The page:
Wisconsin had 4.9 days suitable for fieldwork for the week ending Aug. 18, 2019, according to the USDA’s National Agricultural Statistics Service.
Summer warmth and scattered thunderstorms created another excellent week for crop development, though crop progress remains behind average. Corn and soybeans were well into the pollination phase and busily making grain.
Plenty of warmth and a late frost are needed to make sure corn and soybeans fully mature by harvest time.
Reporters commented that corn fields were still uneven and some late planted spots would need to be harvested as silage.
“Very difficult to string together 3 or 4 days of dry weather this summer,” a Clark County reporter wrote. “The pattern has been couple nice days then rain. Winter weather is still impacting plants. Answered many questions of trees dying this summer which may be related to winter stress and then the current wet conditions. Overall farmers continue to plant crops as some fields are drying out and they still need feed for livestock. Some will be planting fall small grains to cover forage needs later this fall and next spring.”
“Hard to get much hay made or straw baled this past week. It rained at least every other day,” wrote a Columbia County reporter. “Soil moisture for corn and soybeans is in great shape.”
The small grains harvest was in full swing, while canning vegetables were nearing completion and the potato harvest was taking off. Reporters in some areas noted very good conditions for baling dry hay and straw this week, while other areas received frequent showers.
Fall forages and cover crops were being planted in cleared fields.
Topsoil moisture condition was rated 0 percent very short, 9 percent short, 81 percent adequate and 10 percent surplus.
Subsoil moisture condition was rated 0 percent very short, 5 percent short, 80 percent adequate and 15 percent surplus.
Corn silking was reported at 84 percent complete, 15 days behind last year and 13 days behind the 5-year average. Thirty-one percent of corn has reached the dough stage, 12 days behind last year and 9 days behind the average. Three percent of corn was dented.
Corn condition was 63 percent good to excellent, unchanged from last week.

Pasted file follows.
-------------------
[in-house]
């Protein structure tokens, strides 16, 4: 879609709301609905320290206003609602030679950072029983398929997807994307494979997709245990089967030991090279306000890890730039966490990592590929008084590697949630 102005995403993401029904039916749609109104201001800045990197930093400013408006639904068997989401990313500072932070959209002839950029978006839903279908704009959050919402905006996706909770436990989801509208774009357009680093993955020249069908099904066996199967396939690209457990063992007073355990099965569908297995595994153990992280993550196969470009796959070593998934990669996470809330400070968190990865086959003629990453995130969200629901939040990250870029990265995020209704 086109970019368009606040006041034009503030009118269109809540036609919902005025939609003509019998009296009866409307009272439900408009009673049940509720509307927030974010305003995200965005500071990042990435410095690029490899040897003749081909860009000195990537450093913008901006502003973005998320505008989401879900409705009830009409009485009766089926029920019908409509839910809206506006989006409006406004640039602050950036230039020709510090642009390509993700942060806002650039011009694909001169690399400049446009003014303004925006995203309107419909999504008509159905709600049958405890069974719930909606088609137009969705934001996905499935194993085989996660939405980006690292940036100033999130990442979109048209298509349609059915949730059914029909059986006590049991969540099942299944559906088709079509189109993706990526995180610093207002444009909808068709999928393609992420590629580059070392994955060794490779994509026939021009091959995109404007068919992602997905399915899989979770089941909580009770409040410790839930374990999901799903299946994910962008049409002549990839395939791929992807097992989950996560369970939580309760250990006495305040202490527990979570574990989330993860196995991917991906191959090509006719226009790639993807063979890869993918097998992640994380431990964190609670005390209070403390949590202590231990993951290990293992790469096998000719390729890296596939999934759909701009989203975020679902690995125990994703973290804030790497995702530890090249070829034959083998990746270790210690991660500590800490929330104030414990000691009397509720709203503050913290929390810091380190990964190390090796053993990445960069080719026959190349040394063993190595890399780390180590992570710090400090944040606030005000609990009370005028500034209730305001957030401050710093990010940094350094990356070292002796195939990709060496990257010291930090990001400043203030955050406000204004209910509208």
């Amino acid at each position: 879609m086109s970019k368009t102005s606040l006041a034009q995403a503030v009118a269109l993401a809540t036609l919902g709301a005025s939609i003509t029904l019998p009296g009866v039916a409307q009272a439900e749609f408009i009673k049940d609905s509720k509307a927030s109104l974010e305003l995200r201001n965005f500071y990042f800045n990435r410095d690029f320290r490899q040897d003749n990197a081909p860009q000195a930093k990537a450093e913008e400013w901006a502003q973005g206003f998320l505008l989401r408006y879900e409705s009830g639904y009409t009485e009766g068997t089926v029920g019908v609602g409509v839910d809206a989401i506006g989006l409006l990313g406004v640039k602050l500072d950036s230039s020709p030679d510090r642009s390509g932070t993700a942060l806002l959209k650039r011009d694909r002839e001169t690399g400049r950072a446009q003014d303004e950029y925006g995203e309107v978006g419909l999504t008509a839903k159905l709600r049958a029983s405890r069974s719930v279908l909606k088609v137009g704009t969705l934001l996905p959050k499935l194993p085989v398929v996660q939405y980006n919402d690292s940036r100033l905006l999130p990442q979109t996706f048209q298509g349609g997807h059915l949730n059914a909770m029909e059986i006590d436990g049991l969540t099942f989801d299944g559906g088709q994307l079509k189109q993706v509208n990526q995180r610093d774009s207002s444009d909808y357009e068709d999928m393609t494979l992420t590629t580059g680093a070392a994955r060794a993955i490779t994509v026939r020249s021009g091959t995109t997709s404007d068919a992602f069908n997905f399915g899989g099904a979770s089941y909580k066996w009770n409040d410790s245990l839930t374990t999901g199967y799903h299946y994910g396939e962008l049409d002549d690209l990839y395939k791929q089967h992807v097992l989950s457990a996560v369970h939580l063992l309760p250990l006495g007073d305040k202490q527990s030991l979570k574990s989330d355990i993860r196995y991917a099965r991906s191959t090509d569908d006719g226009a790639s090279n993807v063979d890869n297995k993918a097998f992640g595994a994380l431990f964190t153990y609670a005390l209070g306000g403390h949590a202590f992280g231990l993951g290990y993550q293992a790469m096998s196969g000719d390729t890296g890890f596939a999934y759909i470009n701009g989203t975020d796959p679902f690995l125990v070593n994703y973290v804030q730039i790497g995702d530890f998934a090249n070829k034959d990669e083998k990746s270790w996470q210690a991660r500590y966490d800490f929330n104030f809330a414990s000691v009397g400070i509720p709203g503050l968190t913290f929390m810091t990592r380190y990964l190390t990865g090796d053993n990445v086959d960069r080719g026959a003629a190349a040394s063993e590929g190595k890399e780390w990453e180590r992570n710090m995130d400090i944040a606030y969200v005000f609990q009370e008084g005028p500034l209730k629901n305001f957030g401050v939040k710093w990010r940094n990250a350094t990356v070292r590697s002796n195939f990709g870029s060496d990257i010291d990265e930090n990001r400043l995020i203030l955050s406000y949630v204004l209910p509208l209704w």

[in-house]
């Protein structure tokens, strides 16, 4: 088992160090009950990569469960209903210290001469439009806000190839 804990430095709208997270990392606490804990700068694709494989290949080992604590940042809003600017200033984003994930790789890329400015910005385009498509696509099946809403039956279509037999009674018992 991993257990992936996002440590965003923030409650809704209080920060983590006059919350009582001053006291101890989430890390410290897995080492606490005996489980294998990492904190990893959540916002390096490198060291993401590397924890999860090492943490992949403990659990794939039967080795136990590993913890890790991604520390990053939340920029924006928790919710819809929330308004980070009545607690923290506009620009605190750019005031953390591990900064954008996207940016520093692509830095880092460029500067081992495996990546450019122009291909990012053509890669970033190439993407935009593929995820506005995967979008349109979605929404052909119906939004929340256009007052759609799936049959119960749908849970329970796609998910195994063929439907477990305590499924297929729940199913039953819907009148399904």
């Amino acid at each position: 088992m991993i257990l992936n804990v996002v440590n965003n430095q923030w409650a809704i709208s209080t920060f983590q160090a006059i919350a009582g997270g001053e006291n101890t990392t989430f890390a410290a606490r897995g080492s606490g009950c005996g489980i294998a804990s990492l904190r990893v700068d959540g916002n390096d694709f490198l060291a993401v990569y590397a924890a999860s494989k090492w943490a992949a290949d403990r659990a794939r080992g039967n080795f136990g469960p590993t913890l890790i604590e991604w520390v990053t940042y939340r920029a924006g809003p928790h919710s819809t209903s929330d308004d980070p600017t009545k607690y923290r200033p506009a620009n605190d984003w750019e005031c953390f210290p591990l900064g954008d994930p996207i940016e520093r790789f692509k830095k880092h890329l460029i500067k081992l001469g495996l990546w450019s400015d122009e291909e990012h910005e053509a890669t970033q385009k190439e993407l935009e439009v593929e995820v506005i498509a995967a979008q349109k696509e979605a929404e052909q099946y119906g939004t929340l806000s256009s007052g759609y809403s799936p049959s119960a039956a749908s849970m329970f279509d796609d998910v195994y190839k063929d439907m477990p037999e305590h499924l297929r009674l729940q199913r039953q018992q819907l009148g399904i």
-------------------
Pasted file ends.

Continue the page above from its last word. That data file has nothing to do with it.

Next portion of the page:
Soybeans blooming was reported at 83 percent, 17 days behind last year and 16 days behind the average. Sixty-four percent of soybeans were setting pods, 13 days behind the average. Soybean condition was 65 percent good to excellent, down 1 percentage point from last week.
Winter wheat harvest was reported as 86 percent complete, 10 days behind last year and 8 days behind the average. Ninety-two percent of oats were coloring or beyond, 12 days behind the average.
Oats were 56 percent harvested, 3 days behind last year and 5 days behind the average. Oat condition was 70 percent good to excellent, down 1 percentage point from last week.
The potato harvest was reported as 12 percent complete, a week behind last year and 8 days behind the average. Potato condition was 81 percent good to excellent, down 2 percentage points from last week.
The second cutting of alfalfa hay was reported as 95 percent complete, 15 days later than last year and 13 days later than the average. The third cutting was reported as 57 percent complete, 11 days behind last year and 10 days behind the average. The fourth cutting has begun in some districts, with 3 percent complete statewide.
All hay condition was reported 56 percent in good to excellent condition, down 2 percentage points from last week.
Pasture condition was rated 62 percent in good to excellent condition, down 1 percentage point from last week.